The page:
Monk (2002–2009)
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Mr. Monk Can't See a Thing 

Monk is blinded by a murderer at a fire station, and then must help find him using his other senses.



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Episode credited cast:
Jake Colbert
Dr. Jackman
Shana Stein ...
Shana / Empathy Trainer
Eddie Murdoch
Dr. Charles Kroger
Capt. Stockton (as Rocky Mcmurray)
First Detective
Rest of cast listed alphabetically:
Homeless Guy with Dog


Monk is blinded by a murderer at a fire station, and then must help find him using his other senses.

Plot Summary | Add Synopsis


Comedy | Crime | Drama | Mystery






Release Date:

28 July 2006 (USA)  »

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Did You Know?


The emergency klaxon for SFFD Station 53 is the same as the klaxon used for Los Angeles County Fire Station 51, which was the main station for the Universal Studios produced "Emergency!" in the early 1970's. See more »


When the fire engine is leaving the firehouse, and when it passes Eddie Murdoch on the street, it is obvious that it is a standard pumper engine. Yet, when it is seen parked outside Stefanie Preston's house in the summation, it clearly appears to be a vehicle of a different model. See more »


Adrian Monk: [to Stottlemeyer] I have lived my whole life without feeling a drifter's face. I've always been very proud of that. Even on my worst day, I could tell myself, "at least I didn't feel a drifter's face."
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Crazy Credits

Shana Stein, who plays the sensitivity trainer, was a production assistant and assistant producer for the series. See more »


References Emergency! (1972) See more »

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User Reviews

A blind Monk and the murdered firefighter
19 August 2017 | by See all my reviews

'Monk' has always been one of my most watched shows when needing comfort, to relax after a hard day, a good laugh or a way to spend a lazy weekend.

Season 5 started off incredibly strong as witnessed with the previous three episodes and this episode "Mr Monk Can't See a Thing". "Mr Monk Can't See a Thing" is a welcome return to the mystery being a particularly strong one, one that is just as memorable and clever as the character moments rather than being second fiddle. Sure, the connection between the fire and the murder is easy to figure out and the motive is as clichéd as they come, but nowhere near enough to bring down the episode. There are certainly humorous elements here, if not as much as "Mr Monk and the Garbage Strike", but it's the emotional dramatic elements that shine even more. In more ways than one this is one of the more touching episodes of the fifth season.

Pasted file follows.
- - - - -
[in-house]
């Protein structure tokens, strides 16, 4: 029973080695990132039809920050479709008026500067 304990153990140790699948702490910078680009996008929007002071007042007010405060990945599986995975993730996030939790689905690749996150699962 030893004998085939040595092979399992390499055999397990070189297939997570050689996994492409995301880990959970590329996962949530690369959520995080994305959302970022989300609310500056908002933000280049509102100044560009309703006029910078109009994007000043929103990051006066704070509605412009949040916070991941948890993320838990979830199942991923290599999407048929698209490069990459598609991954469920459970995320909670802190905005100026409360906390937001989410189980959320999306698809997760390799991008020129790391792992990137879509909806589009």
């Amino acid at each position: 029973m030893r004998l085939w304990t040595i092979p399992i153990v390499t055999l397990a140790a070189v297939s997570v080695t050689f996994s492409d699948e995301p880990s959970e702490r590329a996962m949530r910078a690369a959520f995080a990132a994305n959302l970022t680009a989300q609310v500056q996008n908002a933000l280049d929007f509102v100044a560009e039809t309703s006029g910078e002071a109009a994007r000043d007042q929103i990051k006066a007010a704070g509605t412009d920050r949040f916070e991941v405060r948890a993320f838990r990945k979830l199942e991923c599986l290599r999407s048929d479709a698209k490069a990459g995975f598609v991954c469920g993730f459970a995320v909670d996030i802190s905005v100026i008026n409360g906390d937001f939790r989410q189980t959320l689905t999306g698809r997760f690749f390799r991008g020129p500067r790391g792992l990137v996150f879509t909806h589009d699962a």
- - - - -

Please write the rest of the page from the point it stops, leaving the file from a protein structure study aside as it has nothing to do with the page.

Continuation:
Particularly note-worthy is seeing Monk's despair at not being able to see, one can really see his pain and vulnerability and often in a way where actions and expressions speak louder than words. The elevator scene, Monk on the beam and Monk feeling the drifter's face killed me emotionally. Disher trying to get Monk to see was very funny, though my only real complaint is that, although certainly having amusing moments, Disher is rather stupid (not unusual for him but he is particularly so in this episode) and childish here.

As said many times, one of the best things about 'Monk' has always been the acting of Tony Shalhoub in the title role. It was essential for him to work and be the glue of the show, and Shalhoub not only is that but also at his very best he IS the show. Have always loved the balance of the humour, which is often hilarious, and pathos, which is sincere and touching.

Natalie is down to earth, sympathetic and sassy, also being sensitive to Monk's needs and quirks which Traylor Howard does well bringing out. Jason Gray-Stanford and Ted Levine are good as usual as Disher and Stottlemeyer. The supporting cast are solid.

It's not just the cast or story though. Another star is the writing, which is also essential to whether the show would be successful or not and succeed it does here. The mix of wry humour, lovable quirkiness and tender easy-to-relate-to drama is delicately done, particularly the last one. The quirks are sympathetically done and never exploited or overdone, though "Mr Monk Can't See a Thing" wisely doesn't focus as much on them.

Visually, the episode is shot in a slick and stylish way, and the music is both understated and quirky. While there is a preference for the theme music for Season 1, Randy Newman's "It's a Jungle Out There" has grown on me overtime, found it annoying at first but appreciate its meaning and what it's trying to say much more now. Oh and a good job is done with the different opening credits sequence to accommodate the changes made.

In conclusion, great. 9/10 Bethany Cox

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